Our all-time favorite, Daniel “Kid Poker” Negreanu, served as ESPN’s analyst along with poker super star Phil Hellmuth, so that expert pairing, along with their on point analysis, helped a lot.  Negreanu was quoted heavily in the article, which made sense since he was so obviously loving the action.

Daniel Negreanu with Phil Hellmuth

“I think the whole final table was good for poker,” Negreanu said. “The speed of play for one, and Qui Nguyen specifically, played a style that, for lack of a better term, was not the boring, fundamentally correct and game-theory-optimal style. He was fascinating and exciting, because at any moment he could just be all in. He was doing things that were outside the box and unconventional and I think that gives hope to people that are not 23-year-old grinders who have studied game theory. They think if this guy can win, then I can win too.”

The author and Negreanu agreed that in the end, people want to be entertained, and that different personalities, table talk, bluffing, interesting characters, the pace of the game and going “all in” are the kinds of things that attract people and turn them into poker fans.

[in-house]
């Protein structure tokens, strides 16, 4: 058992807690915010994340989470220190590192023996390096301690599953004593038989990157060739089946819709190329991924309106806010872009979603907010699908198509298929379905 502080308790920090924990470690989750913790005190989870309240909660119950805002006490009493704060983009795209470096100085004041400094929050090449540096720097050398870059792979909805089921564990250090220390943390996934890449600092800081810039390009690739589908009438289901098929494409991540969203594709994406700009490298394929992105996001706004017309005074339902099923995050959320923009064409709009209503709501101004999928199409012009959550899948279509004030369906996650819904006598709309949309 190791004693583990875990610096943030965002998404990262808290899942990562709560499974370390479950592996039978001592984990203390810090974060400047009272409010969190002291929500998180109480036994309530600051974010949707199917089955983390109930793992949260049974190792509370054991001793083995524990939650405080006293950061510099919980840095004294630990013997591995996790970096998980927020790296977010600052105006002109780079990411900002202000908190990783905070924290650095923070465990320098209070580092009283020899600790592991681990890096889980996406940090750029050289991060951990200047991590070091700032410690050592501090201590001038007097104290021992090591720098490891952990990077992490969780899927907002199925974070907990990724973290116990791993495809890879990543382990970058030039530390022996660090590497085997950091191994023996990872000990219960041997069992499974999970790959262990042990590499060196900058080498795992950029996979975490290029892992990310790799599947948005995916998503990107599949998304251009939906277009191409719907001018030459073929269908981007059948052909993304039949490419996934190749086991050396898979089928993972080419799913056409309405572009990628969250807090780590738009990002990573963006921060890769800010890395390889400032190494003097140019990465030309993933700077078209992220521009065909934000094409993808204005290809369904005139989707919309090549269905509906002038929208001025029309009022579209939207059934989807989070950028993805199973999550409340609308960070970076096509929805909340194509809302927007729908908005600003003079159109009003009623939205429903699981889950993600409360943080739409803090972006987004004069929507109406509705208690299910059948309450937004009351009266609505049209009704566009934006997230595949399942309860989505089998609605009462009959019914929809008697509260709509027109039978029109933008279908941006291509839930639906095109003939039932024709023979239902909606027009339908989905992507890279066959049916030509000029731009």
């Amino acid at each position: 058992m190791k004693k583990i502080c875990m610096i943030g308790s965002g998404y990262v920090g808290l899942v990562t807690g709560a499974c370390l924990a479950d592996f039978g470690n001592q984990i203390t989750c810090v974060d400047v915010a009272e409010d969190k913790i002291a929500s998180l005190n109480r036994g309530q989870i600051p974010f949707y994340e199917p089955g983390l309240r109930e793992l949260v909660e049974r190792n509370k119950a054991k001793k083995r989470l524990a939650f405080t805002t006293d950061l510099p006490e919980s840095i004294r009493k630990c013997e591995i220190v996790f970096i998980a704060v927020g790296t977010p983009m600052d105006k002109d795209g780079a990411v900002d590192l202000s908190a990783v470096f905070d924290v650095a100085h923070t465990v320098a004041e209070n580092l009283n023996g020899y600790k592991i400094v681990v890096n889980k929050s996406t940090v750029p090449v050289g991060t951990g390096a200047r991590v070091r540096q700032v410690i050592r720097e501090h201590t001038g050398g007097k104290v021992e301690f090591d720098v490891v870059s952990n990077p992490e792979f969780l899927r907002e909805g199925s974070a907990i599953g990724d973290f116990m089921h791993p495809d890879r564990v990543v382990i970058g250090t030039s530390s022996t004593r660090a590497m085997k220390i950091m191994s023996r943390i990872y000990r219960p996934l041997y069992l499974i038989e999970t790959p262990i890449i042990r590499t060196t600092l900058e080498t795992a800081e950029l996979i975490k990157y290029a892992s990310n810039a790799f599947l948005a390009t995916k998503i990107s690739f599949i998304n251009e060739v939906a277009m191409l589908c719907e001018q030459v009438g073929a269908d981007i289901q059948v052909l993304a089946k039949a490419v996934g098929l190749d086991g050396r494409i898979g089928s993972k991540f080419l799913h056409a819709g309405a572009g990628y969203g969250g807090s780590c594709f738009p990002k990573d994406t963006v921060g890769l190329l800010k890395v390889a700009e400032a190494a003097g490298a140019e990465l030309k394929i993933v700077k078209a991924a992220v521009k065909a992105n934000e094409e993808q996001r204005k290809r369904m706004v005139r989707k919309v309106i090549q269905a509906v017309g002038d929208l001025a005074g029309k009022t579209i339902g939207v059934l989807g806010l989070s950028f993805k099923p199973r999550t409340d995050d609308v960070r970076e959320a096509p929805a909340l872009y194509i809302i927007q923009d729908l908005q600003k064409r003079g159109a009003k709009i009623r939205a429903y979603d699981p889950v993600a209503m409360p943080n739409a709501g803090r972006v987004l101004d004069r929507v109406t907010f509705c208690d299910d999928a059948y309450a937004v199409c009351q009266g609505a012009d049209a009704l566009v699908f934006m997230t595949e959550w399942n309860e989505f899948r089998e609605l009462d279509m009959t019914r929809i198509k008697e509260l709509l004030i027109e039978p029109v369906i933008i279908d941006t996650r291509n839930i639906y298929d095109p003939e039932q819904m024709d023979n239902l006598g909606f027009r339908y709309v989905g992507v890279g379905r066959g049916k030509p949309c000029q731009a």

Alexandre Dreyfus must be smiling broadly somewhere, since that’s exactly what he’s been saying about his innovative team poker concept and the GPL.  His goal has always been to turn poker into entertainment that connects to the existing poker community, attracts new poker fans and is part of the burgeoning mainstream entertainment and e-sport sector on a global scale. But we can talk about that next time.